The trial court granted Plaintiffs’ disqualification motion. The court recognized that motions to disqualify opposing counsel “are prone to abuse,” and thus noted that it had “carefully” examined the request for disqualification and balanced the competing policy interests that are inherent in such requests. The trial court ruled Attorney Schwartz would violate his duty of loyalty and his duty to maintain the confidences of Dr. McClellan if Attorney Schwartz was permitted to cross-examine Dr. McClellan at trial. It further ruled Dr. McClellan’s interests were sufficiently adverse to Defendants’ interests such that Attorney Schwartz could not properly represent Defendants without Dr. McClellan’s consent. Defendants appeal.
A. Standard of Review
Our Supreme Court in People ex rel. Dept. of Corporations v. SpeeDee Oil Change Systems, Inc. (1999) 20 Cal.4th 1135, 1143-1144, summarized the standards to be applied in reviewing a trial court’s decision to disqualify counsel as follows: “Generally a trial court’s decision on a disqualification motion is reviewed for abuse of discretion. [Citations.] If the trial court resolved disputed factual issues, the reviewing court should not substitute its judgment for the trial court’s express or implied findings supported by substantial evidence. [Citations.] When substantial evidence supports the trial court’s factual findings, the appellate court reviews the conclusions based on those findings for abuse of discretion. [Citation.] However, the trial court’s discretion is limited by the applicable legal principles. [Citation.] Thus, where there are no material disputed factual issues, the appellate court reviews the trial court’s determination as a question of law. [Citation.] In any event, a disqualification motion involves concerns that justify careful review of the trial court’s exercise of discretion. [Citation.]”
Defendants first argue the trial court erred in ruling Plaintiffs had standing to object to Attorney Schwartz’s representation of Defendants. Plaintiffs contend the motion to disqualify brought by Plaintiffs “was improper on its face, precisely because it was filed by the plaintiffs, with whom [A]attorney Schwartz had never had any relationship other than as an adversary. The motion was filed not for the proper purpose of vindicating and enforcing the obligations inherent in the attorney-client relationship, but for the manifestly improper purpose of interfering with an opponent’s (Dr. Markell’s) choice of counsel.” We disagree.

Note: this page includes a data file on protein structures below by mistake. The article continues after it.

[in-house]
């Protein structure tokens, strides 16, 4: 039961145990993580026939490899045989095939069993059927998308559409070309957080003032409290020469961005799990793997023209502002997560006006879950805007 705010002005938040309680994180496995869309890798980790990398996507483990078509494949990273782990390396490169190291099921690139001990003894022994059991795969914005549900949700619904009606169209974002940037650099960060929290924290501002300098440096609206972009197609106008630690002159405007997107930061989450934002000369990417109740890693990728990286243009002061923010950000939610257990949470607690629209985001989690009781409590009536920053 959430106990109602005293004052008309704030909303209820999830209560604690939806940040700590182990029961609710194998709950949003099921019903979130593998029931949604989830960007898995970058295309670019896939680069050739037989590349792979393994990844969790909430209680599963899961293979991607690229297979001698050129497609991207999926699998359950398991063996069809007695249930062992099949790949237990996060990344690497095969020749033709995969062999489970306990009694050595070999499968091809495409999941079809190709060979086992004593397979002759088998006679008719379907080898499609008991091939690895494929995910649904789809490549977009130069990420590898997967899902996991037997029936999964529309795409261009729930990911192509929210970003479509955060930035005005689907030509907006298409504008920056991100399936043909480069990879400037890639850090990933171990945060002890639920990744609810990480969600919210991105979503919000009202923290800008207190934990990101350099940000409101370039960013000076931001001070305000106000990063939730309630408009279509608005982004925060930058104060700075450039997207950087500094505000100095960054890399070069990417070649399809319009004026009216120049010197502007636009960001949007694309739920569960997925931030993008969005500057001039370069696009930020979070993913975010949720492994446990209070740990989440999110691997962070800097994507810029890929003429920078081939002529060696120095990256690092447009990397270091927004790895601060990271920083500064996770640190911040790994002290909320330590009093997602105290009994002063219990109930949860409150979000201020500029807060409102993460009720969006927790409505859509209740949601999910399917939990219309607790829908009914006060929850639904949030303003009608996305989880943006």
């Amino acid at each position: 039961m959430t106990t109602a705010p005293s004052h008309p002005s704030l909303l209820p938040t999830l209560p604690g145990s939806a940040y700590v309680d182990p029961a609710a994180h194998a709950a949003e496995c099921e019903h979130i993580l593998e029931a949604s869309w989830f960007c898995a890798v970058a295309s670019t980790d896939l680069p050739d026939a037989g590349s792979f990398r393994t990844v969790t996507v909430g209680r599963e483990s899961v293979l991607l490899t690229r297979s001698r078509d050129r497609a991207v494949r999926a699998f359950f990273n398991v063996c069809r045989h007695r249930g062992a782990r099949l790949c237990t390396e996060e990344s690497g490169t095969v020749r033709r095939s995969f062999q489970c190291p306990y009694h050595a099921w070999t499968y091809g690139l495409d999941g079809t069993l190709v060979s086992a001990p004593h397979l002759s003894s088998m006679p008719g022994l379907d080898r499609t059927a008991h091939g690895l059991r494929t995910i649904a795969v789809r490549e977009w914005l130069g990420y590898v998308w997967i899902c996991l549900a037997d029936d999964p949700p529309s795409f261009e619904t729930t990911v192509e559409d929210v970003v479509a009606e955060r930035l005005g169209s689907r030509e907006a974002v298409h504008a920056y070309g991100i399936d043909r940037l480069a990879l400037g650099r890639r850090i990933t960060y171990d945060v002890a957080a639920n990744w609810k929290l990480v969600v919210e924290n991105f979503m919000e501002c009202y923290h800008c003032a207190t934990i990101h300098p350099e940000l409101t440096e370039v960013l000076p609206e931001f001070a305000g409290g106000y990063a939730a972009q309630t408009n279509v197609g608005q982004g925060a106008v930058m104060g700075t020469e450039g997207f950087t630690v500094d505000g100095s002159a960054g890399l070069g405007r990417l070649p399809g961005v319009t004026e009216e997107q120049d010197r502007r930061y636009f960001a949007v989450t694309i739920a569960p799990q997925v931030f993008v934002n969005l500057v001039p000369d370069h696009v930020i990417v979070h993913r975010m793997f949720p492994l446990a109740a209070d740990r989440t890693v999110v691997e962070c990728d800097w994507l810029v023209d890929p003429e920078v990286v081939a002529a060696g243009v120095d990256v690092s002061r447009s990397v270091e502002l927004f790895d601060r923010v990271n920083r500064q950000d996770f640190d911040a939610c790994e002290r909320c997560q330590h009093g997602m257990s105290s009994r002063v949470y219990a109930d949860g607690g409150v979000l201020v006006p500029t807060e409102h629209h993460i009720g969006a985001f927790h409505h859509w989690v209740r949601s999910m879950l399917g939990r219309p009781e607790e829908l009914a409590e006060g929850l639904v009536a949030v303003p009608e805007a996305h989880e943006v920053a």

Generally, a motion to disqualify an attorney based on a conflict of interest is brought by one of the affected clients of the attorney. (See DCH Health Services Corp. v. Waite (2002) 95 Cal.App.4th 829, 832, citing Colyer v. Smith (C.D. Cal. 1999) 50 F.Supp.2d 966, 971.) However, a non-client may have standing to bring a disqualification motion arising from a third-party conflict of interest if the non-client can establish that the ethical breach is so “manifest and glaring” that it triggers the court’s inherent obligation to manage the conduct of attorneys appearing before it and to ensure the fair administration of justice. (Vapnek, et al., Cal. Practice Guide: Professional Responsibility (The Rutter Group 2007) ¶ 4:322.11, p. 4-106.7, citing Colyer v. Smith, supra, 50 F.Supp.2d at pp. 971-972, and citing DCH Health Services Corp. v. Waite, supra, 95 Cal.App.4th at p. 832.)
The trial court in its order of disqualification recognized the instant case presented a “unique set of circumstances” inasmuch as the motion to disqualify was not brought by a client affected by the potential conflict of interest, but instead by Plaintiffs. In their motion, Plaintiffs attached the declaration of Dr. McClellan, who requested that Attorney Schwartz be disqualified from representing Defendants in the underlying litigation. The trial court noted it considered denying the motion to disqualify without prejudice, in order to allow Dr. McClellan to file the motion on his own behalf. However, citing to Civil Code section 3532, the trial court found it would be an “idle act” to require Dr. McClellan to file his own motion.*fn3
In addition, the trial court recognized its inherent power to control judicial proceedings before it. (See Neary v. Regents of the University of California (1992) 3 Cal.4th 273, 276-277; see also Code Civ. Proc., § 128, subd. (a)(8) [every court has the power to “amend and control its process and orders so as to make them conform to law and justice”].) The trial court noted that it was concerned that the issues involving Attorney Schwartz, if left unresolved, would resurface at trial and that requiring Dr. McClellan to file his own motion would require him to obtain new counsel because Dr. McClellan could not expect Attorney Schwartz to file a motion to disqualify himself. Exercising its inherent power to control the proceedings before it, the trial court thus treated Dr. McClellan’s declaration as a joinder by Dr. McClellan in the pending motion to disqualify.